And that passion isn’t an accident . . . . it is a legacy.
What I know is that whatever they do – whether they change the world . . . or simply change the world around them – they will do it differently . . . and they will do it better, because of our Dad,
Nobody knows where His influence ends . . . .
Dad . . . .
Wherever you are ‘up there’ – at peace, I am sure. To us you are still ‘down here’. We see you before us every single day . . .
Still here . . .
Still making a difference . . .
Still making the world a better place for those who live with your legacy.
Dad . . . .
We love you.
We miss you.
May God take care of you.
What I didn’t say . . .
There are far too many things to say on a day like yesterday, than can ever be said – but a few important things need saying that weren’t said . . .
To say ‘thankyou’ if you were ever a friend of our Dad. Friendship was always an important part of his life. Thankyou in particular for the tremendous support and caring shown during his illness. We know how much he appreciated that and it was never taken for granted.
To say ‘thankyou’ to my sister Hilary – she took the lead in all sorts of ways in the days after our Dad died, and Martin and I would both want to acknowledge that (to her embarrassment, no doubt).
To acknowledge our mum – there are no words that can capture her importance in countless ways. I shall not even attempt to do so. But we will always remember that Dad retained his dignity, his independence and even his humour, despite the most appalling illness, because of Our Mum. Like many women, her role as a carer was often assumed, and probably taken for granted by us all. Mum – I hope you realise that there are no parts of Dad’s achievements that are not yours also. He could only do what he did, because of you. That was as true throughout your life together, as it ever was during his illness.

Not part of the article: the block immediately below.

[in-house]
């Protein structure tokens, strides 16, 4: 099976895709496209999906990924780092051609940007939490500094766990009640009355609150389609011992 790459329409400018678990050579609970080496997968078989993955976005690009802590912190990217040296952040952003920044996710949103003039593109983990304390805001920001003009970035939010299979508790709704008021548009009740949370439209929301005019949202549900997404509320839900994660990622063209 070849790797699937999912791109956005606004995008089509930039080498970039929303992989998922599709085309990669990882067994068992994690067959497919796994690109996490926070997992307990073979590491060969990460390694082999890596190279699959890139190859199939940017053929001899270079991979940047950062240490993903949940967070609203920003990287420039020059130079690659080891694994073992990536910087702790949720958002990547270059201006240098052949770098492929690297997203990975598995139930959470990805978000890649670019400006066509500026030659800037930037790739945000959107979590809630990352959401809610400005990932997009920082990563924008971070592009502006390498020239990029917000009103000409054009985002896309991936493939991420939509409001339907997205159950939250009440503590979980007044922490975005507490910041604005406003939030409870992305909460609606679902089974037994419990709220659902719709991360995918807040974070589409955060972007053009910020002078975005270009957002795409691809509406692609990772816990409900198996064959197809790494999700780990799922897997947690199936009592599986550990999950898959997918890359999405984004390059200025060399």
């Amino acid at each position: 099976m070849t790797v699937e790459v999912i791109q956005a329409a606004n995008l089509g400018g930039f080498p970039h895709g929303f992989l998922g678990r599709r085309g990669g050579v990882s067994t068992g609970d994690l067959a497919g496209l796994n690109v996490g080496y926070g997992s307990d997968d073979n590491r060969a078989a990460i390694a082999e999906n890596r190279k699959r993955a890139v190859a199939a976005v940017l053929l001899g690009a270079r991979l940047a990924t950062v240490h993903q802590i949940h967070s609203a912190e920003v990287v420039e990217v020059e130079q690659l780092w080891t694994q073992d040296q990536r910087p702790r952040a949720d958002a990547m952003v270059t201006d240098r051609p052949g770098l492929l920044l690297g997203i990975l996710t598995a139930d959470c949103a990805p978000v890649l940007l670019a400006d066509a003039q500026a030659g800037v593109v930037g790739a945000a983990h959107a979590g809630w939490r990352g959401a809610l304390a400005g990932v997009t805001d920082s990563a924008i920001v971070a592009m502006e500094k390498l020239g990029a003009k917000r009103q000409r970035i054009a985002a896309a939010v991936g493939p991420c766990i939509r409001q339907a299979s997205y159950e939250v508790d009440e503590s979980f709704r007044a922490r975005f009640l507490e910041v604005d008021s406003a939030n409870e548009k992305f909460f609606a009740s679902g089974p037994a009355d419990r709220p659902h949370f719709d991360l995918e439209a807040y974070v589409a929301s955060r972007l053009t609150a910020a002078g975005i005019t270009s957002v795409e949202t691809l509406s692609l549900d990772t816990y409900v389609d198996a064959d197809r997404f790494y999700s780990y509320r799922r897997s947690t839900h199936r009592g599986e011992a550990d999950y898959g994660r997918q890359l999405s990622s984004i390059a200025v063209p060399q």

And . . .
If you have read this because you knew Harold, or you have simply happened upon this in cyberspace – spare a thought for those who suffer from Motor Neurone Disease. Those with the illness are supported through the Motor Neurone Disease Association – they provide support for sufferers and carers and fund vital research. Our parents, received the most fabulous support from the local network of helpers (often volunteers). You can help by visiting their webpage – and using the ‘Donate Now’ button in the top right hand corner.
Finally . . .
We said goodbye to Dad yesterday to the sounds of Elgar’s Nimrod. Despite being fiercely proud of his Italian heritage Dad was in many ways quintessentially English, exemplified by his musical favourites. Elgar was a natural choice for inclusion in yesterday’s proceedings and was the music we played as we left him for the last time. His granddaughter Kate had suggested the piece as he had heard her play it in the Leicestershire Schools Symphony Orchestra in the Christmas concert at DeMontfort Hall. The trip down to Leicester by mum and dad in early December for the Christmas concert was always a highlight, and was the start of our Christmas. We will all miss it.
If you knew my Dad, enjoy listening to this and think of him – it was a life well lived.
If you were with us yesterday – you will recognise these.
One year later . . .
A year later the addition I have to make is this tune by Christy Moore. It was on my CD in the car as I drove across the Derbyshire Moors having received the call to go to the hospital. For the next month I don’t think I played anything else. The CD is called Folk Tales (and contains the classic track Morecambe Bay), but the tune that takes me back to that car journey across the Derbyshire Moors, more than any other, is this one . . .